A tribute to Frank McDougall – A Celtic supporter and a great striker

It came as a bit of a shock to hear of the untimely passing of Frank McDougall, a striker of note in the 1980s. The fact that the larrikin was only one year older than myself made me sit up and take notice!

I loved to watch the blonde-bombshell as he hit the net time and again with unerring accuracy. I was less chuffed when he hit the Celtic net as he often did. Still, he was worth the entrance fee alone regardless of club favour.

Frank hit the headlines at St Mirren and his prowess in front of goal saw him bag 64 goals in 169 games. Then, the pre-knighted Alex Ferguson stepped in, forked out £100k and handed him a starting berth at Pittodrie. The burly hitman responded with 44 strikes in 69 games, a not-too shabby return, many of his goals spectacular and ultimately taking the Dandy Dons to the Title.

Why read this on The Celtic Star, I hear you ask? Well, Frank was an avid lover of all things Celtic and he let me know all about it during a big, big night out in a Glasgow City Centre pub. I was working at the Burns Howff and the Pot Still venues back in 1981 and, on my day off, was having a superb night out with the Scotland fans in the pub across the road in Hope Street.

Scotland had just beaten the Auld Enemy, England, 1-0 at Wembley courtesy of John Robertson, (Celtic’s former assistant manager during the divine reign of Martin O’Neill), and the Tartan Army were in full crow-mode from Wembley all the way home to John O’Groats. We were still belting out the Flower of Scotland lyrics on Sunday evening in the pub when in waltzed, no, make that staggered, Frank McDougall and his strike partner at Love St, big Doug Somner.

I was with my then Fiancée, Norah Connor who was cousin to Tommy Burns. Norah was a lovely girl and Frank clearly thought so too as he and Doug planked themselves at our table, regaling our guests with fantastic tales of derring-do during their footballing tenures at St Mirren.

Now, did I say Frank enjoyed his drink that night? I could sink a beer or two back in the day, but these guys demonstrated why they could move so fast on the park – hollow legs! What a night we had with McDougall spitting out the words, “Aye Eddie, I remember that game too. I cringed as I scored another dirty, rotten goal against Celtic!”

He was, of course referring to his four-goal-salvo against the Hoops, ‘Up at Pittodrie’. He murmured to me that he secretly went into mourning for a week after that! Frank was a true lover of Celtic and every other sentence was punctuated with reasons why. I was often dismayed that the gun was not snatched up by the transfer gurus at Parkhead but the old Celtic Board were never over willing to spend in the transfer market and Fergie took full advantage.

Frank McDougall was a brilliant striker and a sensational Bhoy with a razor-sharp wit. At 65, it’s far too young to leave us and I hope he gets the tributes he deserves in grounds around Scotland this weekend. Rest in peace Frank, and God bless you.

Eddie Murray

About Author

Eddie Murray – I Grew up with the Lions, coming from a Celtic-daft family. Played against Jinky once! Paradise was my second home and Dalglish was my hero. A long term Brisbane Bhoy for many years and have been blogging here for many years. Written a book on Ange/ Brisbane Roar/ Celtic which awaits publication. Writing on other genres as I speak. Top moments? Interviewing Cesar, Wispy, Cairney, The Maestro, Alan Thompson.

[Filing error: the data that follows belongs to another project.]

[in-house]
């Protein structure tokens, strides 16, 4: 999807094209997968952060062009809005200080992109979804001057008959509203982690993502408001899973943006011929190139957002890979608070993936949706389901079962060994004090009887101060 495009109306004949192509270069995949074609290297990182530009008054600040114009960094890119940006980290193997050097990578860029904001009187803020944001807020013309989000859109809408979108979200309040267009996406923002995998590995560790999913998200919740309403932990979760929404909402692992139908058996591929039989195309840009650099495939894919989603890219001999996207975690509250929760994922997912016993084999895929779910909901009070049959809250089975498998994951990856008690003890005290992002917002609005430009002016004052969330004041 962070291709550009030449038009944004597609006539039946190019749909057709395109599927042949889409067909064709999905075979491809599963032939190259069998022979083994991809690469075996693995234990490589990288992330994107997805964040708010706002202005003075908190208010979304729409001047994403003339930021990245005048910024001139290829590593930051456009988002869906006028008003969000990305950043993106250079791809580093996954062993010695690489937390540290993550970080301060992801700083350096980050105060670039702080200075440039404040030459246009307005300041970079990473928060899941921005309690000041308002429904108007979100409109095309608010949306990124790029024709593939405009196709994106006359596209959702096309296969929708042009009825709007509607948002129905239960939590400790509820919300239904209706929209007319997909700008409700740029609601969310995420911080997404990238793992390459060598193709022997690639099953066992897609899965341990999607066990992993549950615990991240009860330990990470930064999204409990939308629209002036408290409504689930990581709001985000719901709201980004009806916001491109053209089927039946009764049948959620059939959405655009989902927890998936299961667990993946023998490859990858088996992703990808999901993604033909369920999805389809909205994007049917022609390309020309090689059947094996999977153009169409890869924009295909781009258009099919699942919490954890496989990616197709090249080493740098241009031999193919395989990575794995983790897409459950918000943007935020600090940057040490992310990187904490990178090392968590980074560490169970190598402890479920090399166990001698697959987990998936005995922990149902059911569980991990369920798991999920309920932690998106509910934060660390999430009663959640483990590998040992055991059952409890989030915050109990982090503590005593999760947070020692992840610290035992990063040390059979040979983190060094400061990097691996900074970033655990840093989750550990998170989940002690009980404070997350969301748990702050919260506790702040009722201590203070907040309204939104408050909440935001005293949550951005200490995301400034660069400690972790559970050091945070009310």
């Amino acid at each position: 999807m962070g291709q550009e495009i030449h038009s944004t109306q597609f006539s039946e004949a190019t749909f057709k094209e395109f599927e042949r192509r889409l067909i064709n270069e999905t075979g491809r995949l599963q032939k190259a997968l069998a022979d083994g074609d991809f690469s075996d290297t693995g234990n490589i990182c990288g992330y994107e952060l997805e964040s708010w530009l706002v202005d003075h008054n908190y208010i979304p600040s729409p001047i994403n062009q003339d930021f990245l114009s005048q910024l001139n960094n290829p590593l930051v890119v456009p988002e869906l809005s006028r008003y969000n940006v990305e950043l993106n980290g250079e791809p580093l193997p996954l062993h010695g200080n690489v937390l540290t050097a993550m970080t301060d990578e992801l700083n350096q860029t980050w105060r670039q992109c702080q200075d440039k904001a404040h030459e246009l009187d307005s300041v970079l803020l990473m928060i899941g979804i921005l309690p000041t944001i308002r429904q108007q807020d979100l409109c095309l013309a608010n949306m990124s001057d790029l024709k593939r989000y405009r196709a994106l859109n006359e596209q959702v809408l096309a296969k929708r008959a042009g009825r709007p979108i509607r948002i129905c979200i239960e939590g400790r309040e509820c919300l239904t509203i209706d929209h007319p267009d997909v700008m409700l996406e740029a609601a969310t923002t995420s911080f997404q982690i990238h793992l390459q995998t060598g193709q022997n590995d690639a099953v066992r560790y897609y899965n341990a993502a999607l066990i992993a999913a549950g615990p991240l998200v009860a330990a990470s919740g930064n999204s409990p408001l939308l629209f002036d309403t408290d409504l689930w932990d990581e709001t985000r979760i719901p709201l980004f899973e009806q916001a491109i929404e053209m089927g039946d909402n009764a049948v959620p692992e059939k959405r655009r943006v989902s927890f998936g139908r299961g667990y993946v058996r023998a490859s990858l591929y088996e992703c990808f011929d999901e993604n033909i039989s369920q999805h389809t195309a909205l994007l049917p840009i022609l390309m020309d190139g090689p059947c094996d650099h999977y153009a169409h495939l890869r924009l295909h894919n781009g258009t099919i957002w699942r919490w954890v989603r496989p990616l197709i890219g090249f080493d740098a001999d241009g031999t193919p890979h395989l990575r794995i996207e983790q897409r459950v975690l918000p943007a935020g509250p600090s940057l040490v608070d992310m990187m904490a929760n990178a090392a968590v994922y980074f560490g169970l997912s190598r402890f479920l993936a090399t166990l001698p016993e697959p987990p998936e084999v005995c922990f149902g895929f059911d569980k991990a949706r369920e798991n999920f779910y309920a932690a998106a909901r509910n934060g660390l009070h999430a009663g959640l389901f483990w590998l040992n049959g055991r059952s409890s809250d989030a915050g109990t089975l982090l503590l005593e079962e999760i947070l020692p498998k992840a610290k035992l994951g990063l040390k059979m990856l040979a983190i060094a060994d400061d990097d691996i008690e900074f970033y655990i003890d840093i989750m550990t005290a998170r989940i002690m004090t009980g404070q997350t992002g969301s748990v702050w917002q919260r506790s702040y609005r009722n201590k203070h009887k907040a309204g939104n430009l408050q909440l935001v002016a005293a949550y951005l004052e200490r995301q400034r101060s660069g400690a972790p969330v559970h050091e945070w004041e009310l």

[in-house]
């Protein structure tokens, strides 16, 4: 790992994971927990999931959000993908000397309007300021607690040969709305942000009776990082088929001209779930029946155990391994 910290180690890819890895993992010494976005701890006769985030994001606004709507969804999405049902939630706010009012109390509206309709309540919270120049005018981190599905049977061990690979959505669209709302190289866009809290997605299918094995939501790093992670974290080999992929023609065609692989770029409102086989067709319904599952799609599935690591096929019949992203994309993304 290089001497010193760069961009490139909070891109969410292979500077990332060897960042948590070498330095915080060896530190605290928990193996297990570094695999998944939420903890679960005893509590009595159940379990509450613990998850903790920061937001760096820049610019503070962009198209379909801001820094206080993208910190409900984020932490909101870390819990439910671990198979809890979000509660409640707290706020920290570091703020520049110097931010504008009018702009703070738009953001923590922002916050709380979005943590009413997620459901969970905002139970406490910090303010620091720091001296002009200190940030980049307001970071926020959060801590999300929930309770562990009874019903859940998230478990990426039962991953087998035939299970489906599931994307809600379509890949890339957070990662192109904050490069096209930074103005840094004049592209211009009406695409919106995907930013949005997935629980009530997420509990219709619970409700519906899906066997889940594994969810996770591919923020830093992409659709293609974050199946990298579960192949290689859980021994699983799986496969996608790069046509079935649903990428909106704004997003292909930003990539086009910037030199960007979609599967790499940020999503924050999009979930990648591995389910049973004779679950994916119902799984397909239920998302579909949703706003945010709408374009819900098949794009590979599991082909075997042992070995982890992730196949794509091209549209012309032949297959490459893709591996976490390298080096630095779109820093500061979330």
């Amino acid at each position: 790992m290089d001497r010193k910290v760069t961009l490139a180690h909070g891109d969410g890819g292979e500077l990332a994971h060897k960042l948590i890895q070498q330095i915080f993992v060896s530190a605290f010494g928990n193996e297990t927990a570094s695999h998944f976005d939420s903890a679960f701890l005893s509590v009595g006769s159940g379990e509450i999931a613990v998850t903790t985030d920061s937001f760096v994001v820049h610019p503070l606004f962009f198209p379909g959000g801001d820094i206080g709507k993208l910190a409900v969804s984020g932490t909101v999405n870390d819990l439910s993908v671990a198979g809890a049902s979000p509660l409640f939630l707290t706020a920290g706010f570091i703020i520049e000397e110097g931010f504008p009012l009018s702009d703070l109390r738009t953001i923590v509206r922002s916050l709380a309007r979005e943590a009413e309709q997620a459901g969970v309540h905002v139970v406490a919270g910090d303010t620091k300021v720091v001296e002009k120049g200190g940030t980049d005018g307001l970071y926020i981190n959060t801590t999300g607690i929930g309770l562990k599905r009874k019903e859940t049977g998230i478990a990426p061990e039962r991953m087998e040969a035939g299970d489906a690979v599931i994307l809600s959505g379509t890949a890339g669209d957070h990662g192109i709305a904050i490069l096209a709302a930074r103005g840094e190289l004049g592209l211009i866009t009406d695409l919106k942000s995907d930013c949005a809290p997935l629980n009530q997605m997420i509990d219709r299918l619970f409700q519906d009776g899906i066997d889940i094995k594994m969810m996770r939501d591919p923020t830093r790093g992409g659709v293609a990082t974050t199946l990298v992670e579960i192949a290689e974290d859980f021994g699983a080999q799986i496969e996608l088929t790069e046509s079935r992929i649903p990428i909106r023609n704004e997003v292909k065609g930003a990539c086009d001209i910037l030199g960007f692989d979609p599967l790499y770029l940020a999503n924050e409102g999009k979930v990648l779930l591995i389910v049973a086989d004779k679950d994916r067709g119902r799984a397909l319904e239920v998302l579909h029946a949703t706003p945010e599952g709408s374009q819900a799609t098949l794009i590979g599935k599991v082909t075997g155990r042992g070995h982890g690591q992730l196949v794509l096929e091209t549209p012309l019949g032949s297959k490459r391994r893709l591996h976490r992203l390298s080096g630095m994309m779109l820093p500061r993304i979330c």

1. He was a relation via my gran’s side of the family, used to go down the Ashfield where my granda used to run his dugs…at the height of his deadliness he came to our under 9’s football presentation where our co-manager attempted to give him a fiver for his troubles….we were in awe of him….after pumping the hoops single handedly he got Packie the Soup Taker aside and said ‘any chance you could put a word in for me with Caesar?’ Having been humiliated a sore one by McDougall, he said ‘After what you just did to us?! F*** off’… a slipped disc was the beginning of his troubles as a player, no recovery in them days after that. Deserved a bigger move did the Scottish Jan Molby… see you soon Frank x

  2. Sad news. Remember finding out Frank was a Celtic fan and he would sign for us in a second if the chance arose, was gutted but thought he might end up at Celtic in the future. Noticed from this article Frank signed for the dons in 84. Think our strikers in 84 would have been Frank McGarvey and Brian Mclair, Jim Melrose and a young rambo just on the fringes. We signed you know who from Watford in 84, maybe that was a reaction to missing out on Frank, wonder if Davie tried, or was going to try and sign Frank but Fergie made a move to get him before Celtic. RIP Frank.

    • Hi mate,my name is Martin Doak ,I remember playing against Luther a few times when I played at Morton FC.He was leathal in the six yard box , you couldn’t take eyes off him for a second,he was a fine footballer indeed ,it’s with a sad heart to hear his passing,I’m thinking of his family,65 years of age ,far too young,RIP Frank

  3. Rated as a player and bought for a considerable amount of money back then by Fergie himself – you don’t get much better an endorsement of your talent than that. Probably one of the finest Scottish strikers never to wear the Hoops. RIP Frank.